Winter is the perfect time to explore the natural stone shelters where native Arkansans once lived
The Law of Word Coincidence is the fact that whenever you learn a new word or fact that new word or fact begins to pop up everywhere in conversation, television and books. So one day you hear for the first time the word “nugatory” and the next day a character on television is using it.
The law befell The Observer’s house over the Thanksgiving holiday. In-laws from east and west who are fans of Johnny Cash were interested to discover he was from Arkansas, and wanted to know where he was raised. That town is Dyess, of course.
All The Observer knew about Dyess was that it was in the Delta, which has raised a good crop of musicians.
That was Wednesday. Friday we decided to make a driving tour and headed in the direction of the Delta, to familiarize the Arizona relative with its terrain of field and swamp. Mid-day, while trying to find a place to stop for a picnic, we stopped at the newish Central Delta Museum and Visitors Center, a refurbished train station on West Cypress Street in Brinkley.
Inside were exhibits on Brinkley’s claims to fame: The 1909 “cyclone” that left 23 dead, the life of Louis Jordan, record old growth cypress trees in the Dagmar Wildlife Management Area. There were also family histories and some sadly mangy stuffed ducks, minks and other critters.
A front page of the Arkansas Gazette was devoted to a 1930s crash of a passenger plane near Goodwin (St. Francis County) in which all aboard perished. It was at the time the greatest passenger plane disaster in the country. Listed among the dead was a W.R. Dyess, who, it turns out, the town of Dyess, in Mississippi County, was named for. So there — we had Johnny Cash’s birthplace nailed down.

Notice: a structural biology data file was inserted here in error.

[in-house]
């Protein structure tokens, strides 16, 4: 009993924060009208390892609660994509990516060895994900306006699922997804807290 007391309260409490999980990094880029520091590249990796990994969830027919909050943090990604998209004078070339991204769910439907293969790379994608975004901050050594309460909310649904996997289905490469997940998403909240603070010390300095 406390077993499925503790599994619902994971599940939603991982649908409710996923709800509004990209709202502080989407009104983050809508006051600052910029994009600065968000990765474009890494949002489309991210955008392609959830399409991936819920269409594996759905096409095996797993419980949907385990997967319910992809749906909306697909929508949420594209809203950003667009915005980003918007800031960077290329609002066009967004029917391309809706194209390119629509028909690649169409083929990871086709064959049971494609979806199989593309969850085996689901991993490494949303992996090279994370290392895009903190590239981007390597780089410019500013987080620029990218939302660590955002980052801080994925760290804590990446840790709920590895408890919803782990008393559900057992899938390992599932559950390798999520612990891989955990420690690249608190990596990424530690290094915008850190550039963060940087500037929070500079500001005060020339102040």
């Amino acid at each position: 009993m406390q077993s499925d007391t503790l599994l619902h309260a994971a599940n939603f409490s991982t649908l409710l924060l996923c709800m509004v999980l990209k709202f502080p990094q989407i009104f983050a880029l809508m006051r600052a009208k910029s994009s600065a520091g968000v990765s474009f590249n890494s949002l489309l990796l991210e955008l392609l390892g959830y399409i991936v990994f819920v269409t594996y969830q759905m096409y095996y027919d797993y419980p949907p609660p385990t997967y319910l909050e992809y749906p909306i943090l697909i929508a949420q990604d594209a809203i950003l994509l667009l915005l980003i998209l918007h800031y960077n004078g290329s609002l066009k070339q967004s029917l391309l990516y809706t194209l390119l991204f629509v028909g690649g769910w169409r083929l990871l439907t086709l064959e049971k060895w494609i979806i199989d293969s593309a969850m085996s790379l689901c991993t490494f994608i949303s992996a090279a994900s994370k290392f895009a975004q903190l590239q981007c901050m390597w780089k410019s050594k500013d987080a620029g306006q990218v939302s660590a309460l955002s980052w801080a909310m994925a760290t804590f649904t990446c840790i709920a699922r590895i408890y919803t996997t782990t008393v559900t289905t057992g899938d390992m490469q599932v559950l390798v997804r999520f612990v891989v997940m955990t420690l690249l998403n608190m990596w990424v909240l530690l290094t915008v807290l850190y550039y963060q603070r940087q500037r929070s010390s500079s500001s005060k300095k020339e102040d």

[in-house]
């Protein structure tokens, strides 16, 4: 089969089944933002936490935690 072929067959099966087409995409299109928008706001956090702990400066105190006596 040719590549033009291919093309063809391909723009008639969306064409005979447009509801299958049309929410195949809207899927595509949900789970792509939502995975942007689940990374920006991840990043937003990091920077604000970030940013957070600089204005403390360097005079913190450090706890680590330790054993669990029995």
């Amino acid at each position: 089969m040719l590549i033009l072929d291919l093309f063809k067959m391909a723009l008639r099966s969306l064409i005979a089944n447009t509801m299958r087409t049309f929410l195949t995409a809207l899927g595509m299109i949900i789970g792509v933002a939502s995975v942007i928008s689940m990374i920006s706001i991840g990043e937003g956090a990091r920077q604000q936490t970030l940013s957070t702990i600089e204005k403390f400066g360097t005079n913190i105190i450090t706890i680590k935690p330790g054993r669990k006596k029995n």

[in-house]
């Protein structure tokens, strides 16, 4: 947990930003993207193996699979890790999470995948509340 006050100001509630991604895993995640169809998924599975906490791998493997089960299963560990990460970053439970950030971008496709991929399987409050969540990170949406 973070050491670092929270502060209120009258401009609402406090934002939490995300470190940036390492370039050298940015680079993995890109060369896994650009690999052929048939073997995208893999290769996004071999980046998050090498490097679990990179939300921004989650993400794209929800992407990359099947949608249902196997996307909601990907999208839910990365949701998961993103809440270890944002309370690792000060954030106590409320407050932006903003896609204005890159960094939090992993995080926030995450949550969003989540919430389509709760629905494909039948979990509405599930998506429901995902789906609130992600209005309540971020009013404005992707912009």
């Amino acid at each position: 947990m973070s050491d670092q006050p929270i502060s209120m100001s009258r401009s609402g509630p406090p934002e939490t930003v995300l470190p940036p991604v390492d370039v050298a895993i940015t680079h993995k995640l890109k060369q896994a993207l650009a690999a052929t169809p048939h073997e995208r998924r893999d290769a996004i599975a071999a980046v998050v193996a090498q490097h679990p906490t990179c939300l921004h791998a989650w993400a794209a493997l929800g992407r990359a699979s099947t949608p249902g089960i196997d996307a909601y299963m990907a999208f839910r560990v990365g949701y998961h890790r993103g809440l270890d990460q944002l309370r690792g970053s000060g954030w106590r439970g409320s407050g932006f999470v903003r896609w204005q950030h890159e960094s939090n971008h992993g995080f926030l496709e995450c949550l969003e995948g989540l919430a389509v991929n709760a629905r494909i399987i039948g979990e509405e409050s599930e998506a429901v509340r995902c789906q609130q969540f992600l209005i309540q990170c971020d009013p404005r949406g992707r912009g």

Then we learned more. An obituary on the same page as a story about the crash revealed Mr. Dyess’ address. At the time of his death, he lived in Little Rock. He lived four doors down from where The Observer lives now.
Those more familiar with the Tenant Farmers Union and the history of the Delta will know that Dyess was founded in 1934 as an agricultural project of the Federal Emergency Relief Administration, and business and public services in the town, made up of 500 individual farms, were jointly owned and operated. The experiment was meant to show how former tenant farmers and sharecroppers could become self-sufficient.
An article published in The Nation in 1937 observed that “sharecroppers and destitute farm workers” couldn’t succeed at running their own farms because of a lack of education and “their generally bad physical condition. In the South they have lived for generations in mosquito-infested and unsanitary surroundings, on an improper diet, and with totally inadequate medical care. A large proportion of them are afflicted with insidious, energy-sapping diseases. The prevalence of malaria, pellagra, hernia, bad teeth, and diseased tonsils is without question a major cause of the shiftlessness and indolence with which these people are so often reproached. At the clinic established by the government at the Dyess colony in Arkansas it was discovered that practically every family examined for admission to the colony had one or more of these afflictions.
“After a few months’ treatment the Dyess settlers were so improved in appearance and morale that they did not seem to be the same people. Their capacity and desire for work were noticeably increased. Their children, when sent to nearby public schools and placed in classes with children from local non-colony families, led their classes. It would be hard to find more convincing evidence both of the fundamentally worth-while stock of these people and of the deterrent effects of poor health.”
In one sense, it makes one feel like Arkansas has come a long way. But in another, one realizes, if it’s not one thing, it’s another. How far off is Utopia, anyway?
The Observer continues to be amused by the enormous air-filled nylon snowmen and Santas seen around town. Many are either in a state of deflation or they’re pulling at their tethers, trying to break free.
Yesterday, a snowman we saw appeared to have one too many. He was leaning over the rail at Club Coconuts, looking for all the world like a pale fratboy on spring break.